MDC to fight for voters' roll access
The MDC fears Robert Mugabe has doctored the list of eligible voters.
HARARE - The Southern African Development Community's chief observer to Zimbabwe, Bernard Membe, has expressed concern the voters' roll hasn't been released.
Voters go to the polls on Wednesday and the opposition fears President Robert Mugabe has doctored the list of eligible voters to ensure he beats his rival Morgan Tsvangirai.
Wrapping up his campaign on Monday, Tsvangirai complained that he is yet to see a list of eligible voters.
Membe says the voters' roll is the most important document in an election.
Tsvangirai's Movement for Democratic Change (MDC) has prepared court papers in an attempt to secure the list today.
Research and Advocacy Unit (RAU), a non-governmental organisation, alleged last month that the role includes around 1 million dead voters or people who have moved abroad, as well as more than 100,000 people aged over 100 years old.
The MDC believes Mugabe intends using these ghost voters to secure a win in the elections.
CONCERN MOUNTS OVER TRANSPARENCY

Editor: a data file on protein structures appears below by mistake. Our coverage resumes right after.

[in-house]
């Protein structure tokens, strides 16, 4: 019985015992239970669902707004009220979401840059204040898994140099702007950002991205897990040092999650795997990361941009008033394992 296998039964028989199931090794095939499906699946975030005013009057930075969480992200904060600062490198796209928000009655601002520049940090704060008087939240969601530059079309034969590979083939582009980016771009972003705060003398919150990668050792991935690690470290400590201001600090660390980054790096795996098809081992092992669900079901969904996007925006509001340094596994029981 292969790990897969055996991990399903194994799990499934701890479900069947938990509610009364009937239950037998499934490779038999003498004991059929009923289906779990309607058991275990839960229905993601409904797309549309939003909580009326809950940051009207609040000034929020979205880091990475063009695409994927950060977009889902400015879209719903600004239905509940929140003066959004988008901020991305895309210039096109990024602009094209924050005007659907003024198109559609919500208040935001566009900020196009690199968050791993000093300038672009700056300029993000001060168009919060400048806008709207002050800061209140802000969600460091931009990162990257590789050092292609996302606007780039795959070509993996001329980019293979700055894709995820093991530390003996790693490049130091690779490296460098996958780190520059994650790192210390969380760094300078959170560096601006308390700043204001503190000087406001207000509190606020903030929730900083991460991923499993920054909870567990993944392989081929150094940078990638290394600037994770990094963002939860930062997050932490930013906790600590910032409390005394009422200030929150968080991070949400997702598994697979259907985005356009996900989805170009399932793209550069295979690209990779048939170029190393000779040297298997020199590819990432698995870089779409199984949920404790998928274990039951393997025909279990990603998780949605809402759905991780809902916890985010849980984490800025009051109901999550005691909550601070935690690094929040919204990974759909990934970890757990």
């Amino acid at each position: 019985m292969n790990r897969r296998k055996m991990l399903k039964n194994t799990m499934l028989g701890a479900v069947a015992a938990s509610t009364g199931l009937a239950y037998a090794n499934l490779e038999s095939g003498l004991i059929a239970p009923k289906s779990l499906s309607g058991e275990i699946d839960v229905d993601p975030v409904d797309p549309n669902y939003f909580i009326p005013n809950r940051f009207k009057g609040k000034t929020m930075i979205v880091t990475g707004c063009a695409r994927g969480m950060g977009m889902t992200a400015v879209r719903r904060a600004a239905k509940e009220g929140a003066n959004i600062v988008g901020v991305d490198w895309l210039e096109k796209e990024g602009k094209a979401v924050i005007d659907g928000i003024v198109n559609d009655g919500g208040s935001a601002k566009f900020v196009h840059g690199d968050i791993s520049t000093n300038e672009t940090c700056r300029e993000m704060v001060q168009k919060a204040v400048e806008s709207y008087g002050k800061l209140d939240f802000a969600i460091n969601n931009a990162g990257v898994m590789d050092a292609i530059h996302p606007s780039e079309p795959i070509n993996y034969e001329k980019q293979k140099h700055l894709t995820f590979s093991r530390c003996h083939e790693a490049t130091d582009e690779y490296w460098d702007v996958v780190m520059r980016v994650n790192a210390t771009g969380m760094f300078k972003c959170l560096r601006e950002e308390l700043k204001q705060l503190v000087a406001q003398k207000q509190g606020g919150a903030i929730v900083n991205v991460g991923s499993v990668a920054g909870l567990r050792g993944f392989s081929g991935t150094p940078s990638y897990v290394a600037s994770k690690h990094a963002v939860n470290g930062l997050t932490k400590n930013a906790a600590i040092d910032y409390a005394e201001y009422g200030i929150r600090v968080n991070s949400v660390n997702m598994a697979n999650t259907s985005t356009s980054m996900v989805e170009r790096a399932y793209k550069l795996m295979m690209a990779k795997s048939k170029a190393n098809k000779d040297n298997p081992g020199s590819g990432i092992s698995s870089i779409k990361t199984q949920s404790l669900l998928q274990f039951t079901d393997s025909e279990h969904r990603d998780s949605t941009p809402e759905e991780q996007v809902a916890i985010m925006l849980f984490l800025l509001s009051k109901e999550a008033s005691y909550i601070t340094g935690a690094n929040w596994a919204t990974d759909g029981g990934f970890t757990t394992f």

Anti-conflict organisation International Crisis Group (ICG) says conditions for a free and fair vote in Zimbabwe don't exist.
The group predicted two months ago that Zimbabwe is moving to another government of national unity.
Its latest report on the eve of the election finds the voters' roll in a shambles, security forces unreformed and the media grossly imbalanced.
It says the winner-takes-all approach adopted by both main candidates increases the likelihood of violence.
The vote watchdog maintains the winner will have to accommodate the loser to avoid political paralysis.
The Heal Zimbabwe Trust, another watchdog in Zimbabwe, has reported that most human rights violations in the run-up to this month's polls have occurred in the Masvingo province, an area that Mugabe's party is hoping to regain control of.
It claimed that unfair food distribution is now rampant and many villagers are forced to buy ZANU-PF party cards to access handouts. It also said soldiers are forcing and threatening villagers to attend rallies.
Food, t-shirts and in some cases free medical care, have been reportedly dished out copiously in the run-up to the elections.
Meanwhile, Zimbabwe's elections chief announced on Monday that some results for the elections could be announced as early as two hours after the close of polling.
Rita Makarau said results from some polling stations could be announced as early as 9pm on Wednesday.
She said those are likely to be for councillors, while results for parliamentary seats will start to be announced a day later.
Makarau warned anyone who announces the results on their own that they will face arrest - a direct warning to Tsvangirai's MDC, which it said it will do just that.
The MDC has expressed concern about rigging and claims it has not been allowed a copy of the voters roll to check all those who register are all on it.
Mugabe has urged Zimbabweans to vote peacefully.